[hackerspaces] A call to all hackerspaces
quemener.yves at free.fr
Tue Oct 18 16:39:53 CEST 2011
I have several bad news for you.
First, on the face recognition algorithms, there are 2 problems:
- In the hypothesis that you manage to make an algorithm that manages to
identify two side pictures as being the same person, well it can be used to
recognize that person in any other side picture, including a mug shot. You
cannot have an algorithm that could find duplicates but could not identify
the person, given the correct database as this is essentially the same task.
- To my knowledge, when your database exceeds 50-100 people, the error
rate of any face recognition software rises quickly, rending this
application probably useless.
Second, on electronic voting, even assuming you have a way to prevent
multiple voting, having a good algorithm is an active field of mathematical
research (that is not given enough love, talk about it!) and I haven't
looked into for 2 years but I am not aware of a good solution that allows 3
properties of the vote :
1) impossible to tamper by the voters
2) impossible to tamper by the organizers
Nowadays, most electronic/web based voting solutions drop either 2) or 3).
If you drop 2), it means that you trust an organization to correctly tally
the votes and to not modify the results. It sounds like it is what you plan
If you drop 3), every vote is made public but can be cryptographically signed.
I am happy that people are finally getting interested in the problems of
web-based voting. I am sad that it has taken so long to understand the
importance of such a technology. And now that we need it, it is not ready.
If you meet anyone with mathematical or coding skills at the protests, tell
him/her that s/he would be far more useful coding the missing communication
tools than incrementing the crowd's cardinal.
In the meantime, here is a proposal : don't make votes, make polls. If
there is a crowd of 1000 people, distribute 50 login/password in a way that
ensure a reasonably random repartition (throw them in the crowd ? make an
ID-card bingo ? ) and let THEM decide. Make the individual votes public
(#32 voted AGAINST proposition 45) so that the organizers cannot easily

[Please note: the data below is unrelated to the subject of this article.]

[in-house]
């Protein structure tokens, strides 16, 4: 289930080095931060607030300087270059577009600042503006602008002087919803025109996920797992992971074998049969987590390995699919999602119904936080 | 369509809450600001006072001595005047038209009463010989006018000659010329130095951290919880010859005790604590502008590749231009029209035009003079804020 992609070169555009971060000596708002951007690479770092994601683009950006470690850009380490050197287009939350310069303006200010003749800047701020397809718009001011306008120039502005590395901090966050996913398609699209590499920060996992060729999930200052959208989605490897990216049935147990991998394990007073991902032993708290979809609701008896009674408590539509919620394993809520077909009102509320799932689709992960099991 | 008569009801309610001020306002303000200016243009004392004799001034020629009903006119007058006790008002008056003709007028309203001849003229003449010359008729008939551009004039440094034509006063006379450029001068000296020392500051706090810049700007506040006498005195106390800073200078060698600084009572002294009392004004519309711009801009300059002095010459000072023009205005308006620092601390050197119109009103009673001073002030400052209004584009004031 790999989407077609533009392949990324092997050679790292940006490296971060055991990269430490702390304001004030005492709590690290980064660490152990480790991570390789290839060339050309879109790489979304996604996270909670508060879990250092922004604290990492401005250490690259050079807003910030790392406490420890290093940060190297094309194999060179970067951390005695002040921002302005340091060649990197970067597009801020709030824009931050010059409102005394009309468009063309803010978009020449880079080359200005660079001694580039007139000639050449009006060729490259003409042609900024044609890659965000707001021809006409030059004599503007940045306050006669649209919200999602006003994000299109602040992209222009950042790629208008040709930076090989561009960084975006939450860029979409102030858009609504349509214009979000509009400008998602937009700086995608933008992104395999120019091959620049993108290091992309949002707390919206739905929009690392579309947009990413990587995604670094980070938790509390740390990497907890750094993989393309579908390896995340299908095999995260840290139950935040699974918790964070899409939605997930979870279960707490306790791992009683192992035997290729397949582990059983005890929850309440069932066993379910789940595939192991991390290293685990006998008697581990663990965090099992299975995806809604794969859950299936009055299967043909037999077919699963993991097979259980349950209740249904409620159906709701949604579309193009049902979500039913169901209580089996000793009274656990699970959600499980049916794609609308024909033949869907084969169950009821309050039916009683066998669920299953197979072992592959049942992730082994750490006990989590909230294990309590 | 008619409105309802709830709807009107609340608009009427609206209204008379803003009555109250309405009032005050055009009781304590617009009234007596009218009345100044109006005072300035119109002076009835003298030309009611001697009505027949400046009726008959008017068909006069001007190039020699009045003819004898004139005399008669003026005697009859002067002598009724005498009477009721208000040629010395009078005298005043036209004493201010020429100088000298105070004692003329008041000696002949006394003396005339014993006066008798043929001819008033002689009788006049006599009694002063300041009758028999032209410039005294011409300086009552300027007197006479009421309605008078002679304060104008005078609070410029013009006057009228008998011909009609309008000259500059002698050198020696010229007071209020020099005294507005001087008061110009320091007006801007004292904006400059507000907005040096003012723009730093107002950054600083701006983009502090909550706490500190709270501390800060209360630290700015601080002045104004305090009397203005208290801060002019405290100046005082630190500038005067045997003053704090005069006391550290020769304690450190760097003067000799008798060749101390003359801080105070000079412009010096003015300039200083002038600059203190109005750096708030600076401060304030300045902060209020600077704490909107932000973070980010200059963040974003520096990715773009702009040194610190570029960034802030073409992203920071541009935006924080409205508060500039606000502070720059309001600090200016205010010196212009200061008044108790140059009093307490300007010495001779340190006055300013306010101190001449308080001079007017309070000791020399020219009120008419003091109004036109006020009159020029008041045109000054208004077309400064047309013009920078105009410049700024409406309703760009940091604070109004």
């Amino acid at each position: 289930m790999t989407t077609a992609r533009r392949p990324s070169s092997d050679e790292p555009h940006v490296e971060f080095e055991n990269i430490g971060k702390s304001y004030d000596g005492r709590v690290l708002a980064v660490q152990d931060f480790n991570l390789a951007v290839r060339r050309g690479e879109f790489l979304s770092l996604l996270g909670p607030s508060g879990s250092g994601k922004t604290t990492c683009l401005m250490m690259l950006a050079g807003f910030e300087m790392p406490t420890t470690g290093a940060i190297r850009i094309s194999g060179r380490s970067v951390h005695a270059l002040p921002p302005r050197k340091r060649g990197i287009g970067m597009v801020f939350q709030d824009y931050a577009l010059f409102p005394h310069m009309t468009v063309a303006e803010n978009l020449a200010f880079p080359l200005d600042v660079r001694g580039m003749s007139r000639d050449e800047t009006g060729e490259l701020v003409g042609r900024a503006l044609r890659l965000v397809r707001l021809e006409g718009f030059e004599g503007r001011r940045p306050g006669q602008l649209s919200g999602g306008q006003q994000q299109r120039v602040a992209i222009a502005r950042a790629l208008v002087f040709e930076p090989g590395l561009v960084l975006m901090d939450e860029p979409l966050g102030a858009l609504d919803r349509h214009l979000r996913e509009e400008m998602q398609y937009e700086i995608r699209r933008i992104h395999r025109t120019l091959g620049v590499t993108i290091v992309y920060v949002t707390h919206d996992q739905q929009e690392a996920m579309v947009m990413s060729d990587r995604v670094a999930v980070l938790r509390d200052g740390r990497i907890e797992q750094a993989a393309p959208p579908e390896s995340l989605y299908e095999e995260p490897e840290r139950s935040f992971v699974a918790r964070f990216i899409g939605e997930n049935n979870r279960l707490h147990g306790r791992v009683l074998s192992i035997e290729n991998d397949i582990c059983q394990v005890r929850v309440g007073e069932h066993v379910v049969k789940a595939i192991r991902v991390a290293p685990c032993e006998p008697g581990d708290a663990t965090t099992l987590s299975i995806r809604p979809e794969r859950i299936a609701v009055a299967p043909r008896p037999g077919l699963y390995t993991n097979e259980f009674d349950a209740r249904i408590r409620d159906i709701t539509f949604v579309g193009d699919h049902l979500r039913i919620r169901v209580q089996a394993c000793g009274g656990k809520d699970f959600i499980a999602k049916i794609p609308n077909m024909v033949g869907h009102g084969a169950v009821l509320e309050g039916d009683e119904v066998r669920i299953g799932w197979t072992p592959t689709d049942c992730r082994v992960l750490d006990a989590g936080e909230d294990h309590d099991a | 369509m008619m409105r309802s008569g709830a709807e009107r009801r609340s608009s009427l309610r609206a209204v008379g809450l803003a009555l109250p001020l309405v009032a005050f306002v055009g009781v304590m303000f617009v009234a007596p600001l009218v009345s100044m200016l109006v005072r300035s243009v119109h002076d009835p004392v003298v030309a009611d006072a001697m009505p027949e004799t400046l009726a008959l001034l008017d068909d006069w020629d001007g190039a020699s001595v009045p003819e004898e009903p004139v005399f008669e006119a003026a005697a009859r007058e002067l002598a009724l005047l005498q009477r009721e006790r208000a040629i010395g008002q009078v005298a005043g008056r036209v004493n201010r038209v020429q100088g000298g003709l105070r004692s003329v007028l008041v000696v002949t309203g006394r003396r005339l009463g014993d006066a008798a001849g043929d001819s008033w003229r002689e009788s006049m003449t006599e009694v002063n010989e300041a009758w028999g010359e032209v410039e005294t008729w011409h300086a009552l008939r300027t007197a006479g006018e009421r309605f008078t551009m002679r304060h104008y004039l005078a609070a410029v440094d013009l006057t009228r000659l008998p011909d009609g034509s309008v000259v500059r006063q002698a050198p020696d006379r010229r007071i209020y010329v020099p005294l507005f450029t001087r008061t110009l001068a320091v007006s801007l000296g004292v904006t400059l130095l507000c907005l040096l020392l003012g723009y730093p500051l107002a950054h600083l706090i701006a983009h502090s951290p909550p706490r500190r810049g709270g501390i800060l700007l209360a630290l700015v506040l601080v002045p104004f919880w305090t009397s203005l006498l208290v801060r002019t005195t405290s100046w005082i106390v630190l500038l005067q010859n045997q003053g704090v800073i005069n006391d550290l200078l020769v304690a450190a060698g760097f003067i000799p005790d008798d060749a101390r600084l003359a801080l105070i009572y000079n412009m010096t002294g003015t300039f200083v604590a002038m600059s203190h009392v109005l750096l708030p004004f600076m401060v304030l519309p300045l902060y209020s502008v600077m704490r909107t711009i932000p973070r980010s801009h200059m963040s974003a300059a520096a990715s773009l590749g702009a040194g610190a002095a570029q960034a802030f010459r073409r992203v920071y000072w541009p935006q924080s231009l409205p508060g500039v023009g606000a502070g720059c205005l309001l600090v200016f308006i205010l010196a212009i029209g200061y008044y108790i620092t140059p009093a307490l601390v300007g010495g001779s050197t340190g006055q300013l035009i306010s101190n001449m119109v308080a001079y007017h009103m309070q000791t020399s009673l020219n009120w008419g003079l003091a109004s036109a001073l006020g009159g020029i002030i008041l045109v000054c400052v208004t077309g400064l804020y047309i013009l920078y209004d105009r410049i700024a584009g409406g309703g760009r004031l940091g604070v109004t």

tamper results and it can be individually checked but do not link numbers
to individuals. It is a poll, not a vote but will probably give a better
measure of the general opinion than a badly designed voting solution. Be
prepared to face criticism for it, however.
On 10/18/2011 03:57 PM, Todd wrote:
> Hello everybody, I come to you with a challenge!
> I helping the occupy Chicago movement get organized. A constant request
> that I get is for web based voting.
> The requirements are that is be difficult if not impossible to game the
> system. The way I think this can be implemented is by requiring everyone
> who wants to vote, has to show up once to register to vote. During this
> process we would give them some type of PIN or unique ID that would be
> different then their login and password, which they must enter in order to
> vote. And to make sure a single person does not sign up multiple times we
> would take each persons picture as part of the registration process, but it
> would be a side profile picture so people do not need to worry about us
> putting it in some govt database. If all the pictures are a side profile
> with the same backround, we should be able to do basic enough facial
> recognition to make sure the same person isn't in there twice, but not
> enough that it could be used for anything else.
> I am unfortunately not a programmer. I am not looking for someone to write
> facial recognition software. Only the voting part. If it can be done
> securely I would like to integrate this system into a drupal site. But even
> if it is all done in perl, that is fine. This email is mostly to get
> preliminary information from those more experienced then I in programming
> to see what the possibilities are and get an idea of how I should approach
> Direct Democracy is a pretty big challenge, think you are up to it ?
> Eventually if this works I would like to spread it to the occupy movements
> around the globe. Currently there are 870 cities participating.
> Discuss mailing list
> Discuss at lists.hackerspaces.org
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